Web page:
In other words: Canada met treaty obligations by protecting the environment, but was then sued because environmental regulation caused economic losses for the waste treatment company. Canada lost.

Personally, I believe ISDS in its overly broad and vague form is incompatible with democracy and a threat to freedom and democracy in countries around the world. It's one thing to protect companies against unlawful expropriation, it's an entirely other thing to protect companies against a projected loss in profit due to changes in legislation designed to protect real externalities.

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    That's a pretty bad example of ISDS, because it's a case which the company lost because Uruguay didn't violate the treaty. ISDS is about discriminating against products from other countries, and is a way to enforce the treay when you can't trust national courts to be independent of the government (which you often can't). Using a case which did not fall within the treaty as your example of what ISDS does is giving an extremely biased and inaccurate perception. – cpast Aug 9 '16 at 12:18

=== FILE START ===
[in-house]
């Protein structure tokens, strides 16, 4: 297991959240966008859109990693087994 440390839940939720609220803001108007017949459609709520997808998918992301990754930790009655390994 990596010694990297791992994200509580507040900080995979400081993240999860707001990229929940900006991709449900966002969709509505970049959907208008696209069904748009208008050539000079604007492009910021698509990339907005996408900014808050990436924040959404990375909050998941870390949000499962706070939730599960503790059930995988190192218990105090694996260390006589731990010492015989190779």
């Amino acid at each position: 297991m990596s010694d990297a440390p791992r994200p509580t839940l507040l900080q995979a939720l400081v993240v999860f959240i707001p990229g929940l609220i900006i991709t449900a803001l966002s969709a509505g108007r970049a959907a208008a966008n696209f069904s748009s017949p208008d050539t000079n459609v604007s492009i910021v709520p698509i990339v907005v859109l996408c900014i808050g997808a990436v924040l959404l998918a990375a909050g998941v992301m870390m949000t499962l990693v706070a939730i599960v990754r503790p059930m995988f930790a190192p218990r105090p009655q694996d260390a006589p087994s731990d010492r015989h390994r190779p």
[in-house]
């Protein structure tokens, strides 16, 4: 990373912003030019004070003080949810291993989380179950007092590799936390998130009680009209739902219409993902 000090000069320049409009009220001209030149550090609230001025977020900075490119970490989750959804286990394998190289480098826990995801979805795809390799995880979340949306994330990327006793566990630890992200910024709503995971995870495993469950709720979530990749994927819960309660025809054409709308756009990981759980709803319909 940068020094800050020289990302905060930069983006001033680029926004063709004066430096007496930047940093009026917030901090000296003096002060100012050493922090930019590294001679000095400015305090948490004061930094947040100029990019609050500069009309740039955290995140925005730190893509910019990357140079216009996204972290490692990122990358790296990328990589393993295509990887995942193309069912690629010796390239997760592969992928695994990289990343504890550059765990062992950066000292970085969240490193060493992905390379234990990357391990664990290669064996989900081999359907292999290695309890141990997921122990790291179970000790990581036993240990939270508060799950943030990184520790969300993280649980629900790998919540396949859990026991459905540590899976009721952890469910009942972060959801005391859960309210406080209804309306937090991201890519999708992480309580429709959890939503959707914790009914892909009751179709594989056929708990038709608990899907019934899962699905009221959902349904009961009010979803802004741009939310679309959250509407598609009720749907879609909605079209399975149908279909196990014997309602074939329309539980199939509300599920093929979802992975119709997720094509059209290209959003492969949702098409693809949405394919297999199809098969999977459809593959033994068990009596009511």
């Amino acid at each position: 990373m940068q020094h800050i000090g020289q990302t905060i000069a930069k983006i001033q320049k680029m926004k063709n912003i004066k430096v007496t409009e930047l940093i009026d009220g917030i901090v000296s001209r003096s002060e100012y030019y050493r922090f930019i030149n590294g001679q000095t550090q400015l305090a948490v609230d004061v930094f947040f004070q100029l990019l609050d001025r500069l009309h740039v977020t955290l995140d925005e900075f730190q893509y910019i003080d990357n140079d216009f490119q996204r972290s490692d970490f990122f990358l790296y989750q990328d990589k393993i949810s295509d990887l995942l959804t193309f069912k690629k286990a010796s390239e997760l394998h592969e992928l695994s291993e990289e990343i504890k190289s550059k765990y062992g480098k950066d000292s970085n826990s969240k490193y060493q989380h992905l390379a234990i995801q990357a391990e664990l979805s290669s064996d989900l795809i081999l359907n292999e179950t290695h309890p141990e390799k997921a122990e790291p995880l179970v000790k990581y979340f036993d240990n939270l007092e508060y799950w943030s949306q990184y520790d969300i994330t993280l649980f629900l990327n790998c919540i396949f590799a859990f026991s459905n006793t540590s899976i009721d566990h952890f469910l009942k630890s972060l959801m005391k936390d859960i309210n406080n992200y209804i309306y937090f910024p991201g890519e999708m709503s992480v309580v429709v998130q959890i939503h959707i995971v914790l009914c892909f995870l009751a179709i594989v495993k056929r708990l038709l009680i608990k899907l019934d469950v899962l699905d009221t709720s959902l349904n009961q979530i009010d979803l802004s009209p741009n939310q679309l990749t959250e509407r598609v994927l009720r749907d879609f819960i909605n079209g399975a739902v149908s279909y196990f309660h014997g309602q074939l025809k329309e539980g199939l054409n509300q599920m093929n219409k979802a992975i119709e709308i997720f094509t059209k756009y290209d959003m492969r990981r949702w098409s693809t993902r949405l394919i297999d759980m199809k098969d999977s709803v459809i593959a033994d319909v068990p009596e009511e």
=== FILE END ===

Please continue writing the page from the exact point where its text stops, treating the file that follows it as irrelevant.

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    @cpast ISDS is not about discriminating against products from other countries. ISDS is about companies suing countries when governments take decisions that threaten the investment position. There are plenty of other examples, including where the company did win, as the Wikipedia article shows. I can replace it with an example where the company won, if that makes you happier. – gerrit Aug 9 '16 at 13:56
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    @gerrit my question was not whether ISDS is good or bad, but if there is anyrthing special about TTIP. From your answer I would conclude that there is nothing special, except that meanwhile the number of people who are unhappy with ISDS (possibly for good reasons) has reached a critical mass. – Martin Drautzburg Aug 9 '16 at 16:46
  • @MartinDrautzburg Whether ISDS is good or bad is subjective, but the criticism that ISDS has faced as part of TTIP sets TTIP apart from many other trade deals. – gerrit Aug 9 '16 at 16:58